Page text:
About the Book:
A warm, incisive new novel about the enduring bonds of marriage and friendship from Cynthia D’Aprix Sweeney, author of the instant New York Times bestseller The Nest.
Flora Mancini has been happily married for more than twenty years. But everything she thought she knew about herself, her marriage, and her relationship with her best friend, Margot, is upended when she stumbles upon an envelope containing her husband’s wedding ring—the one he claimed he lost one summer when their daughter, Ruby, was five.
Flora and Julian struggled for years, scraping together just enough acting work to raise Ruby in Manhattan and keep Julian’s small theater company—Good Company—afloat. A move to Los Angeles brought their first real career successes, a chance to breathe easier, and a reunion with Margot, now a bona fide television star. But has their new life been built on lies? What happened that summer all those years ago? And what happens now?
With Cynthia D’Aprix Sweeney’s signature tenderness, humor, and insight, Good Company tells a bighearted story of the lifelong relationships that both wound and heal us.
The audiobook of ‘Good Company’ lived up to all the accolades I had heard about Cynthia D’Aprix Sweeney. This story about best friends, marriage, family and secrets was right up my alley. I loved it!
The books follows a group of friends and is told in flashbacks. To the author’s credit, she sets up the novel’s main conflict early on: Flora discovers her husband Julian’s wedding band hidden away in a drawer, years after he claimed to have lost it. We first meet Flora, a successful voiceover actress and Julian, also an actor, the day of their daughter Ruby’s graduation party, hosted by Flora’s best friend Margot. Margot has always been like a surrogate parent to Ruby, and is everything Flora is not. Margot is a glamorous and well-known television actress who is married to David, a surgeon.
Margot is now the star of a Grey’s Anatomy-like show and the author has a very sly way of describing the often cut-throat world of celebrity. Margot is always looking over her shoulder for the younger, prettier actress who might take her place. Against this background, the story of how Flora an Julian and Margot and David met is told in flashback form. Julian was always tentative about marrying Flora, so how will he explain the wedding band? As he told her early on in their relationship, “I don’t know why I’m so ambivalent about you.”
From the shocking discovery of the wedding ring, the book details the history of the characters, all coming back to the present day of Ruby’s party. The novel explores how Flora and Julian met and then dated, all set against the backdrop of the acting world. Margot had invited Flora all those years before to a party with other struggling young actors, and Flora and Julian met and were instantly taken with each other. But while Margot meets David and they then marry, Flora and Julian didn’t seem to move forward in their relationship. Several breakups later, Julian proposes.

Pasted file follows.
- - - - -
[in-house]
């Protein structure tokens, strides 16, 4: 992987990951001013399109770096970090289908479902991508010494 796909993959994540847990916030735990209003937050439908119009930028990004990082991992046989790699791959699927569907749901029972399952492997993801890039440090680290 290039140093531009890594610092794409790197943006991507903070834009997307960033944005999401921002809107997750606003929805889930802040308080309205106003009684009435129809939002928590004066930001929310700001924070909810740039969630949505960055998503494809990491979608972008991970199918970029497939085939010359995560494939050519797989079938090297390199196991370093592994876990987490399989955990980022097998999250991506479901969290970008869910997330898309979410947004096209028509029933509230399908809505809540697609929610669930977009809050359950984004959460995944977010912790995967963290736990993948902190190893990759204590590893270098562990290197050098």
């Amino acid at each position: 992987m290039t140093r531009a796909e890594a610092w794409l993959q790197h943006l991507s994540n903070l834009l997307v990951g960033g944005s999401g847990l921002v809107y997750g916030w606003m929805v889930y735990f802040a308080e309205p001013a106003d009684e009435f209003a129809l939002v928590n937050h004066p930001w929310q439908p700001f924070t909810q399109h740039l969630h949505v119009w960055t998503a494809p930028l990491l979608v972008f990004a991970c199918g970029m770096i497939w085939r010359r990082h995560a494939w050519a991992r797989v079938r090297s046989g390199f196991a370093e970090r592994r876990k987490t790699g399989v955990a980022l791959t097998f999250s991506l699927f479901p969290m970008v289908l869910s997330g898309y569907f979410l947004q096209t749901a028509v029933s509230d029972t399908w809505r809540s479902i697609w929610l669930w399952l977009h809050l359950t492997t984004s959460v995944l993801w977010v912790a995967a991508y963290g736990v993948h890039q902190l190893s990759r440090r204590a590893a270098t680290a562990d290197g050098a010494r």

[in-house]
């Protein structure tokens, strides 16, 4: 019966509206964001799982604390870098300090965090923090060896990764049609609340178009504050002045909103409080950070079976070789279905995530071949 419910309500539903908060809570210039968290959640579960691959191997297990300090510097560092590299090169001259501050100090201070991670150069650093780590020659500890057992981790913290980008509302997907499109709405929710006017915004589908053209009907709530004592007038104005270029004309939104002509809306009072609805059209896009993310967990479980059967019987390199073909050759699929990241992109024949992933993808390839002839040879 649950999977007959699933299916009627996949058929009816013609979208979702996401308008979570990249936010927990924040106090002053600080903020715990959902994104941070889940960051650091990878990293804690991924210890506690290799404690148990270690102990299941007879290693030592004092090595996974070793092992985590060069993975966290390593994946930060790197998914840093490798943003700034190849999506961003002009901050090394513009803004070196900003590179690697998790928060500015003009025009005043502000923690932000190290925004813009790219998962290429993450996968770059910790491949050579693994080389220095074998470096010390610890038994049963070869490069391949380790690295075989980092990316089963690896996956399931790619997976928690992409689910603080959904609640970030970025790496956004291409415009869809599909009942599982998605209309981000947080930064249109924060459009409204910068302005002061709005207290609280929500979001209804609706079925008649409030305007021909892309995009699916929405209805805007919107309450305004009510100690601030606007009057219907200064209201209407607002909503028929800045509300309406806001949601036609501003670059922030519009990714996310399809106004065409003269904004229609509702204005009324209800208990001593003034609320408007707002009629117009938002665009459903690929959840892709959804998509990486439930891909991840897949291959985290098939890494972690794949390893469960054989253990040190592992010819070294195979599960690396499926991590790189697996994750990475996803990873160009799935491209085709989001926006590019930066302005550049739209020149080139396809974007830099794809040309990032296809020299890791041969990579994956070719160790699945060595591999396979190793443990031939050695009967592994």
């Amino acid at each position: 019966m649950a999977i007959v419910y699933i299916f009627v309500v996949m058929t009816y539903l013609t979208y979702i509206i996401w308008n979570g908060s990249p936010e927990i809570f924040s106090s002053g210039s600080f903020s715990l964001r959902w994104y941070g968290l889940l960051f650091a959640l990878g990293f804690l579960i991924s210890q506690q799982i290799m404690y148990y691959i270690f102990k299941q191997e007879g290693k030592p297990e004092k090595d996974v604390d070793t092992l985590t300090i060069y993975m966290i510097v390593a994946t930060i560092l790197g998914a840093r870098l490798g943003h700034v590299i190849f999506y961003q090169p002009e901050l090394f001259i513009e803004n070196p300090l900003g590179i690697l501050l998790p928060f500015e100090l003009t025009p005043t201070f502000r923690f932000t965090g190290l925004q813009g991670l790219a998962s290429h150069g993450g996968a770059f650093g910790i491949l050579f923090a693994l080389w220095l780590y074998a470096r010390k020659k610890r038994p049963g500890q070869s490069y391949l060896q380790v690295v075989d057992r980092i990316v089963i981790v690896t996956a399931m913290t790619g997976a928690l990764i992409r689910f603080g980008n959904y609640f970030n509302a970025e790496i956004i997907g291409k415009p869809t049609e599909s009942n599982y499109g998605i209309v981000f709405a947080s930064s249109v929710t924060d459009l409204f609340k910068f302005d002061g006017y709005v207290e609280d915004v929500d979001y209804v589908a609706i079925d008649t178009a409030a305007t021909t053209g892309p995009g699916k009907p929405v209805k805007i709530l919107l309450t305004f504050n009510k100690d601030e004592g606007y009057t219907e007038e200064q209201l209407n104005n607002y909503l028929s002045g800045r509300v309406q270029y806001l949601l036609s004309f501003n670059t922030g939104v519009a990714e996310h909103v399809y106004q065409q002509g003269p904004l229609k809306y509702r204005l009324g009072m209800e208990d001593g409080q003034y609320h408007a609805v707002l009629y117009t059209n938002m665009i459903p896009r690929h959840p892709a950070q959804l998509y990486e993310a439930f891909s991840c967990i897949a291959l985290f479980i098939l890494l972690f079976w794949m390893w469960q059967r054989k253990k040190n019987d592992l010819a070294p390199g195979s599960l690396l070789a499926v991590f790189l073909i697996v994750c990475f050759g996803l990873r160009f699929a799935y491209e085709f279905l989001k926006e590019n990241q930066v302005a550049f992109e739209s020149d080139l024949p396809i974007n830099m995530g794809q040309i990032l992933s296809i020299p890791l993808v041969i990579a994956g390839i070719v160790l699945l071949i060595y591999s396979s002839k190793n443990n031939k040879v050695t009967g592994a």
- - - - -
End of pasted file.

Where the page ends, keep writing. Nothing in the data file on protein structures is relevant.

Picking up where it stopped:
“I learned my lesson. There’s nobody else for me, Flora.”
“It’s the one thing I won’t ever forgive,” she told him. “I know,” he said.
Julian had started out as a playwright in New York City which is where they all first met. Flora and Julian struggled at first but then moved to Los Angeles and found some success. I absolutely loved the description of theatre life and of the colorful and almost magical way in which the author describes the life of a working actor. Fast forward to the present and Flora and Julia now must deal with the often superficial world of Hollywood and with raising their daughter in that rarefied environment.
The discussion of celebrity culture and the intricately detailed backstories of the main characters was fascinating and I was completely immersed in this book. Marin Ireland is one of my favorite audiobook narrators and was fantastic at giving life to all the characters in a very believable way.
The exploration of friendship and loyalty is wonderful. How Flora deals with the discovery of Julian’s wedding ring all unfolds as they all are dealing with Ruby leaving for college. This is a wonderfully-paced novel about adult relationships and the baggage we all carry. No one is perfect in this story and there is no neat, “Hollywood” ending. I found this book to be incredibly relatable and engaging. Highly recommend!
(Thank you to the publisher for providing an advanced listening copy via NetGalley in exchange for an honest review.)